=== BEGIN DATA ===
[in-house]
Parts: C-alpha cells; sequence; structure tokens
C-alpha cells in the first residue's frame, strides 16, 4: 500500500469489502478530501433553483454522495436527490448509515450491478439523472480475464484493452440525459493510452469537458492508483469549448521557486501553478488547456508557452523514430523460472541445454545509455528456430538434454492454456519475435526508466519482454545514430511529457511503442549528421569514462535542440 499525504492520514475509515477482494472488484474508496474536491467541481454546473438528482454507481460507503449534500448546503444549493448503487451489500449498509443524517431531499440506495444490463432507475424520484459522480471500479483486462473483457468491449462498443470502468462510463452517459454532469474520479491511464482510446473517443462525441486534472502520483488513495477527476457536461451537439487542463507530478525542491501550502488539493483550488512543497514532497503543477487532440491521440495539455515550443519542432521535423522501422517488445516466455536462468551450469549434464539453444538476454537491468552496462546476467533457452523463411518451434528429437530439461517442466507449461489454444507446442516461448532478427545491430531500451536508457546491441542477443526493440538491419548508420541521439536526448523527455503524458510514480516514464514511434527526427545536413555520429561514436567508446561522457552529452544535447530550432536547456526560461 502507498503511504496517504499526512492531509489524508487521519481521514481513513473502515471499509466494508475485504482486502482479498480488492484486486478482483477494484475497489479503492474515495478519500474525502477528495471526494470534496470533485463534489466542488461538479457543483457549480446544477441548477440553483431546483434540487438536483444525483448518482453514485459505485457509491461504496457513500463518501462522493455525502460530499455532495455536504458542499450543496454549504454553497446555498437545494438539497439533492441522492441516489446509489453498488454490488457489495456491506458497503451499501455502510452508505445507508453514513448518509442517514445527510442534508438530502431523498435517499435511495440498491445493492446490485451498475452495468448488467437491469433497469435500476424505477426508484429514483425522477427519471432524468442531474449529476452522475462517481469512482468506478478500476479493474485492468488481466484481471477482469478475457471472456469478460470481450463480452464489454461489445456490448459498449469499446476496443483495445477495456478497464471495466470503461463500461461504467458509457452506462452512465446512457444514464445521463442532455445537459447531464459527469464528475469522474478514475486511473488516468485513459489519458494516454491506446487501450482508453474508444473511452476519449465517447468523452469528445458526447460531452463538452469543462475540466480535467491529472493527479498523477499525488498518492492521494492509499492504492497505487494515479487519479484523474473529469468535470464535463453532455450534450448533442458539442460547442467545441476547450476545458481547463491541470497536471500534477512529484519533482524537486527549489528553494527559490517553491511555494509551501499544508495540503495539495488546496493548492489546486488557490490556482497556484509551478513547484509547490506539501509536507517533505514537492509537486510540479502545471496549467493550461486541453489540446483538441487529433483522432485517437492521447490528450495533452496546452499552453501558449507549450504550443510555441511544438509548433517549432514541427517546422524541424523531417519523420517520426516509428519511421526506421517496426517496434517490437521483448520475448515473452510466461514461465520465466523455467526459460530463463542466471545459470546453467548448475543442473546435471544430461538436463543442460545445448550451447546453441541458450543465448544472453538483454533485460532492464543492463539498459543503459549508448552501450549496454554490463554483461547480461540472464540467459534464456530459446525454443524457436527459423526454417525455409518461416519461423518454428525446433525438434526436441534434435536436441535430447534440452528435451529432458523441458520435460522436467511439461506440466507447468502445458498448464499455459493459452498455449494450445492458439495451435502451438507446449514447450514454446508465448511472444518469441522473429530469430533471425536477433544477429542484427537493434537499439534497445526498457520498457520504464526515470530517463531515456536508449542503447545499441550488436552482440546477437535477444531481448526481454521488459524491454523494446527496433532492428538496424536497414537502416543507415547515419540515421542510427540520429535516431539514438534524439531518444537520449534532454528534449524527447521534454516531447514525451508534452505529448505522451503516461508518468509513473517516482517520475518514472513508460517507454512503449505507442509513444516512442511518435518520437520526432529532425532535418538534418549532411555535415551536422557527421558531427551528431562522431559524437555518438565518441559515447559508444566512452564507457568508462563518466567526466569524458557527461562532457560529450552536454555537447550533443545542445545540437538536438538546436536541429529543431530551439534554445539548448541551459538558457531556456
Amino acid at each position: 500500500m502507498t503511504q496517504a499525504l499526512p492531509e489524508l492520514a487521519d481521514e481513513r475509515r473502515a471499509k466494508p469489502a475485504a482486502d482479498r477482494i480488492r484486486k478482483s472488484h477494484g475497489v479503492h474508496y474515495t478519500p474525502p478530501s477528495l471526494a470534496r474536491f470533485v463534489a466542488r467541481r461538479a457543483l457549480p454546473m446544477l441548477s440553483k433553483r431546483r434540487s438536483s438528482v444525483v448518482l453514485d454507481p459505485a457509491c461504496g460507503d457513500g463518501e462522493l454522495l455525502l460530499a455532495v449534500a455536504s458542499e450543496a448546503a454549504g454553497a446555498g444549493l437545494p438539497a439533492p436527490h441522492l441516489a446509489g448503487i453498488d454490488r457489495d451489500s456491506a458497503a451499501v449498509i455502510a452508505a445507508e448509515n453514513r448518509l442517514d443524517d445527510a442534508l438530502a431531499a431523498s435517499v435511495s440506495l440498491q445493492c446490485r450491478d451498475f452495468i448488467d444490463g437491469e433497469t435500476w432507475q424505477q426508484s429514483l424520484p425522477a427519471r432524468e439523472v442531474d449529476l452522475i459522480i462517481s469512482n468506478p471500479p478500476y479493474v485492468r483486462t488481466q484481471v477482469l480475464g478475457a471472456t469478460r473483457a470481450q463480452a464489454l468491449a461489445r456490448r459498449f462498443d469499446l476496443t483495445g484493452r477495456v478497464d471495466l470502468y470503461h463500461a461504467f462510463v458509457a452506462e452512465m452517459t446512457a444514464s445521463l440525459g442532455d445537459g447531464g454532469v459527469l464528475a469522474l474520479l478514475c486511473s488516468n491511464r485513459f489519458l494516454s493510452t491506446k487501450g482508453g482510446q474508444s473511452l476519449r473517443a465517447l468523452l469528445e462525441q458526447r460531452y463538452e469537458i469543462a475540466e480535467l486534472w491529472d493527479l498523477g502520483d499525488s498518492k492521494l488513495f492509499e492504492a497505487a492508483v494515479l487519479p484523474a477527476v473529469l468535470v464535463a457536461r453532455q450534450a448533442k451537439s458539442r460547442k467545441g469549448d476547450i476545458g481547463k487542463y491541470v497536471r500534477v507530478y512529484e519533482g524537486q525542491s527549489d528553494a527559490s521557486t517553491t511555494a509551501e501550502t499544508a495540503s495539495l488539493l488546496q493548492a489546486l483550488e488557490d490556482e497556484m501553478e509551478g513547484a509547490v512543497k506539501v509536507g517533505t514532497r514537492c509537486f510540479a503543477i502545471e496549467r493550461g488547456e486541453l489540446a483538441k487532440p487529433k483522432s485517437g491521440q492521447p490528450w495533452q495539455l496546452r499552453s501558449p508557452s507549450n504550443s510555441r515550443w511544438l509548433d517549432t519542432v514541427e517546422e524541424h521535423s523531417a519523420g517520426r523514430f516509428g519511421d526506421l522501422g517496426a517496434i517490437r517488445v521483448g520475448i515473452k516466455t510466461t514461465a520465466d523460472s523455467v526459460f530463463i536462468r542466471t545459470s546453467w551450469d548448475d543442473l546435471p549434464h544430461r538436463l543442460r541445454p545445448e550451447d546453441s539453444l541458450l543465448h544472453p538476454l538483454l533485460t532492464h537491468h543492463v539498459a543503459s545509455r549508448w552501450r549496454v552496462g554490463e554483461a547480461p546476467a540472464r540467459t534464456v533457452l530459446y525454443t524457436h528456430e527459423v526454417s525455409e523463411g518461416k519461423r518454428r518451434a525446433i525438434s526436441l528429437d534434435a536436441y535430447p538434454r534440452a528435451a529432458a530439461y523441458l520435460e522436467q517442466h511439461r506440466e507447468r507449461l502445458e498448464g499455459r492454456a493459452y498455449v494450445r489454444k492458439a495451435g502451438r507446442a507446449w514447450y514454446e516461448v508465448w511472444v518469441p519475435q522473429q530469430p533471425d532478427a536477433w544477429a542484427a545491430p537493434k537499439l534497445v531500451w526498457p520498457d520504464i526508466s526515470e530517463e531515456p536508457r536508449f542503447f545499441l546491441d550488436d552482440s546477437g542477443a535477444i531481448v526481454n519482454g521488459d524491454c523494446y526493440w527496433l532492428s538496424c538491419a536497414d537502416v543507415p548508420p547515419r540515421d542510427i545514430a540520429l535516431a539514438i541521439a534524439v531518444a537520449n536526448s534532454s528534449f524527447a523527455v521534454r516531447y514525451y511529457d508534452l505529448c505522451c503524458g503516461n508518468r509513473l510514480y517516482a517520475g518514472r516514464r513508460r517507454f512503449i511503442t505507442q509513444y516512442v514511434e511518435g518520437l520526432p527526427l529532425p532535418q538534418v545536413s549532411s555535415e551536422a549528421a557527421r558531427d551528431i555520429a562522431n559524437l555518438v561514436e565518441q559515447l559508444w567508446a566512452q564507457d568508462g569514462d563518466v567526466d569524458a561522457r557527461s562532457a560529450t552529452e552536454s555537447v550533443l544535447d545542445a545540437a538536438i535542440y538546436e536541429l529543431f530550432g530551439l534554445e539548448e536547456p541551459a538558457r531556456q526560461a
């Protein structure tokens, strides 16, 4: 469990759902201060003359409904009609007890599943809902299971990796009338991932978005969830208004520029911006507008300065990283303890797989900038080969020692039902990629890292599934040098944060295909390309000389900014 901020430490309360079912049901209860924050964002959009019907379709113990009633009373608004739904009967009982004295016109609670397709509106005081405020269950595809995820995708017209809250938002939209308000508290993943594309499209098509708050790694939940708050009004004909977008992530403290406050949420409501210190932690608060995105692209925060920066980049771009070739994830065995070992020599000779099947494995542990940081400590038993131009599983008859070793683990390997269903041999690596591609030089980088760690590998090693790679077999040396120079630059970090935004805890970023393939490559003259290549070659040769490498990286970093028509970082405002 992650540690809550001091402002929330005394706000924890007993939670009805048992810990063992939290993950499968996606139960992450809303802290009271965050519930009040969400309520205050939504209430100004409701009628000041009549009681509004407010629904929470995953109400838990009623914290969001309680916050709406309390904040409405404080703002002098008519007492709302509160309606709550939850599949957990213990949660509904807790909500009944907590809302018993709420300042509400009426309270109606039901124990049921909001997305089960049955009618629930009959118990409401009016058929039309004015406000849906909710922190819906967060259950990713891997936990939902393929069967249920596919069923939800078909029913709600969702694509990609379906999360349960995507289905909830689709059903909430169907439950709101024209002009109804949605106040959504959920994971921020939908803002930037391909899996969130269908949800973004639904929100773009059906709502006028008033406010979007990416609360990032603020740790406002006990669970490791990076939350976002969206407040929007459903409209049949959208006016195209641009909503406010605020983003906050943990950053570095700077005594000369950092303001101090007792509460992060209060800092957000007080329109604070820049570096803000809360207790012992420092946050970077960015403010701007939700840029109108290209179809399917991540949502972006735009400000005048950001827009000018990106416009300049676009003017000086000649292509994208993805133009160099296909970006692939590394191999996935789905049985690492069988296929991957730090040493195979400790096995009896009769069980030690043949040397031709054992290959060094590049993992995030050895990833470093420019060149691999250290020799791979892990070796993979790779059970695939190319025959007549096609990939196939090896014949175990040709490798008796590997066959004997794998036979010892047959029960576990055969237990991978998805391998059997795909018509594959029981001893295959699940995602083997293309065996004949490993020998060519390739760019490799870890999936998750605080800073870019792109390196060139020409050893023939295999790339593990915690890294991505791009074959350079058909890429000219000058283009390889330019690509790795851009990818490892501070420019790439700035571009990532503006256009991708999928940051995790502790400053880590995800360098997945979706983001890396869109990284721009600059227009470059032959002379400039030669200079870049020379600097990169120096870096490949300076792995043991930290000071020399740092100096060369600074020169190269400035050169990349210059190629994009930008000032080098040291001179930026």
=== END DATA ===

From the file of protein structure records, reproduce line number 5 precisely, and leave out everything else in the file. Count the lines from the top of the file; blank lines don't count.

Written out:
């Protein structure tokens, strides 16, 4: 469990759902201060003359409904009609007890599943809902299971990796009338991932978005969830208004520029911006507008300065990283303890797989900038080969020692039902990629890292599934040098944060295909390309000389900014 901020430490309360079912049901209860924050964002959009019907379709113990009633009373608004739904009967009982004295016109609670397709509106005081405020269950595809995820995708017209809250938002939209308000508290993943594309499209098509708050790694939940708050009004004909977008992530403290406050949420409501210190932690608060995105692209925060920066980049771009070739994830065995070992020599000779099947494995542990940081400590038993131009599983008859070793683990390997269903041999690596591609030089980088760690590998090693790679077999040396120079630059970090935004805890970023393939490559003259290549070659040769490498990286970093028509970082405002 992650540690809550001091402002929330005394706000924890007993939670009805048992810990063992939290993950499968996606139960992450809303802290009271965050519930009040969400309520205050939504209430100004409701009628000041009549009681509004407010629904929470995953109400838990009623914290969001309680916050709406309390904040409405404080703002002098008519007492709302509160309606709550939850599949957990213990949660509904807790909500009944907590809302018993709420300042509400009426309270109606039901124990049921909001997305089960049955009618629930009959118990409401009016058929039309004015406000849906909710922190819906967060259950990713891997936990939902393929069967249920596919069923939800078909029913709600969702694509990609379906999360349960995507289905909830689709059903909430169907439950709101024209002009109804949605106040959504959920994971921020939908803002930037391909899996969130269908949800973004639904929100773009059906709502006028008033406010979007990416609360990032603020740790406002006990669970490791990076939350976002969206407040929007459903409209049949959208006016195209641009909503406010605020983003906050943990950053570095700077005594000369950092303001101090007792509460992060209060800092957000007080329109604070820049570096803000809360207790012992420092946050970077960015403010701007939700840029109108290209179809399917991540949502972006735009400000005048950001827009000018990106416009300049676009003017000086000649292509994208993805133009160099296909970006692939590394191999996935789905049985690492069988296929991957730090040493195979400790096995009896009769069980030690043949040397031709054992290959060094590049993992995030050895990833470093420019060149691999250290020799791979892990070796993979790779059970695939190319025959007549096609990939196939090896014949175990040709490798008796590997066959004997794998036979010892047959029960576990055969237990991978998805391998059997795909018509594959029981001893295959699940995602083997293309065996004949490993020998060519390739760019490799870890999936998750605080800073870019792109390196060139020409050893023939295999790339593990915690890294991505791009074959350079058909890429000219000058283009390889330019690509790795851009990818490892501070420019790439700035571009990532503006256009991708999928940051995790502790400053880590995800360098997945979706983001890396869109990284721009600059227009470059032959002379400039030669200079870049020379600097990169120096870096490949300076792995043991930290000071020399740092100096060369600074020169190269400035050169990349210059190629994009930008000032080098040291001179930026």